It’s less than six years since President Obama mocked presidential contender Mitt Romney for warning about the resurgent threat from Russia. In one of the most memorable lines of the 2012 election, Obama scoffed that “the 1980s are now calling to ask for their foreign policy back because, you know, the Cold War’s been over for 20 years.”
Today, there’s plenty of evidence that the Cold War was already on its way back, with a vengeance. Russia’s President Vladimir Putin seized every opening presented by Obama’s policies of “reset,” “flexibility,” appeasement and retreat. During Obama’s second term, Russia made its military reentry via Syria into the conflicts of the Middle East, shored up its ties to Iran, and began reconfiguring the borders of Eastern Europe and the rules of the post-Soviet world order by snatching Crimea from Ukraine. In Washington, American politics has been embroiled since the 2016 election in investigations and bitter quarrels involving allegations of Russian dirty tricks.
By now, the upshot is a global landscape of rising frictions and growing risks of military confrontation between Russia and the United States. For years, Putin’s strategy has been to test the limits of American tolerance — buttressing his projects with a massive military modernization and buildup, while daring the U.S. superpower to stop him. Obama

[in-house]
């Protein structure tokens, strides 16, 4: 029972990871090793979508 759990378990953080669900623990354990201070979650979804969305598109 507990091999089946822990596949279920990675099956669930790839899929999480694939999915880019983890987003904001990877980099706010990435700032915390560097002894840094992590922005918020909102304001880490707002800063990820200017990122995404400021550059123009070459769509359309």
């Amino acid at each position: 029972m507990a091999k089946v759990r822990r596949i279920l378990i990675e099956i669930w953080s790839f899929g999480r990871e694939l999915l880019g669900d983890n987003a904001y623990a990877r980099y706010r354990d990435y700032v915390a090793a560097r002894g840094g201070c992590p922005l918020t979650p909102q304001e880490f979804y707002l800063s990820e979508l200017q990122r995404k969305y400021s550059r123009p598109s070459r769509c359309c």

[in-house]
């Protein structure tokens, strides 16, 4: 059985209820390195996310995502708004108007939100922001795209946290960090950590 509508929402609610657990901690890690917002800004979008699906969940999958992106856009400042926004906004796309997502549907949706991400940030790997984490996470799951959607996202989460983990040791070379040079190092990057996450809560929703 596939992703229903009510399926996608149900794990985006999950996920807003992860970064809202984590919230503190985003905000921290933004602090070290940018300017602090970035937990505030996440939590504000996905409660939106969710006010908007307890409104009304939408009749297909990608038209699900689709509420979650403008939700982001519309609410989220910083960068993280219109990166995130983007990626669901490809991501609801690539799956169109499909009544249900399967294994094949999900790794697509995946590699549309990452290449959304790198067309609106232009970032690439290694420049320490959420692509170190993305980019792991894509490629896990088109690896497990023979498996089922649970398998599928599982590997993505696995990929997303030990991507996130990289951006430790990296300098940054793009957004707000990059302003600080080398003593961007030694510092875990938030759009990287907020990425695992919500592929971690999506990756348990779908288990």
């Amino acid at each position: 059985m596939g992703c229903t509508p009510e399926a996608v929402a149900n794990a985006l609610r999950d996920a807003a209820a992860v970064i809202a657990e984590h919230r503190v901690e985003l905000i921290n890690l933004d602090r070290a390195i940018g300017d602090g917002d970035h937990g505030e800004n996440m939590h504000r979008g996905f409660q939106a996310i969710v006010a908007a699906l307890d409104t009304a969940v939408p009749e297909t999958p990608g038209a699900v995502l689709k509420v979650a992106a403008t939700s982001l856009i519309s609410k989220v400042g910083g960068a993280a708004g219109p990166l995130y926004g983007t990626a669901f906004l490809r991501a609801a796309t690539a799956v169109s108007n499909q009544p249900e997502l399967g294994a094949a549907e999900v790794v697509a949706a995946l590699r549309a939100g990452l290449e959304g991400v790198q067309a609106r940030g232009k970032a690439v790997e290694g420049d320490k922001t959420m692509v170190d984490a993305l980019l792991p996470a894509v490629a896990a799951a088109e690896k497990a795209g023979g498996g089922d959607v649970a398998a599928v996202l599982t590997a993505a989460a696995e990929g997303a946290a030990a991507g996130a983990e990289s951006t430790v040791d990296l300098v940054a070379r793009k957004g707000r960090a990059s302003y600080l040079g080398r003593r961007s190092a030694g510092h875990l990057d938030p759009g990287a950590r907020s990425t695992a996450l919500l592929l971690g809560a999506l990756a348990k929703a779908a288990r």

failed this challenge, bequeathing to President Trump the job of redrawing those vanished red lines, and restoring a credible U.S. strategy of deterrence.
That has become far more difficult and dangerous than it might have been a decade ago. As the director of the U.S. Defense Intelligence Agency testified to Congress just last week, “Although Russia repeatedly emphasizes that is it not interested in a new Cold War with the United States, it has also made clear that it will no longer reconcile with the West through concessions or a policy of appeasement.”
Recent weeks have brought a number of flashing red signals over where Russia is headed, from the Middle East, to the Baltics and beyond.
Most dramatic was Putin’s March 1 annual speech to the Russian parliament, in which Putin announced advances in Russia’s nuclear arsenal which he said have made it “invincible,” designed to defeat America’s missile defenses. Putin illustrated his speech (a la North Korea ) with video depictions of a next-generation Russian nuclear triad — land, air and submarine -based — including an animation of a missile striking the United States. Putin warned that Russia is done deferring to the West: “No one listened to us. Listen to us now.”
Analysts are debating whether Putin was exaggerating Russia’s nuclear prowess, showboating in the runup to Russia’s next presidential vote, scheduled for March 18. Putin, whose regime controls the Russian media and has a history of annihilating his opponents, is expected to win. Officially, that will add another six years to Putin’s long reign, which began with the resignation of President Boris Yeltsin, on Dec. 31, 1999.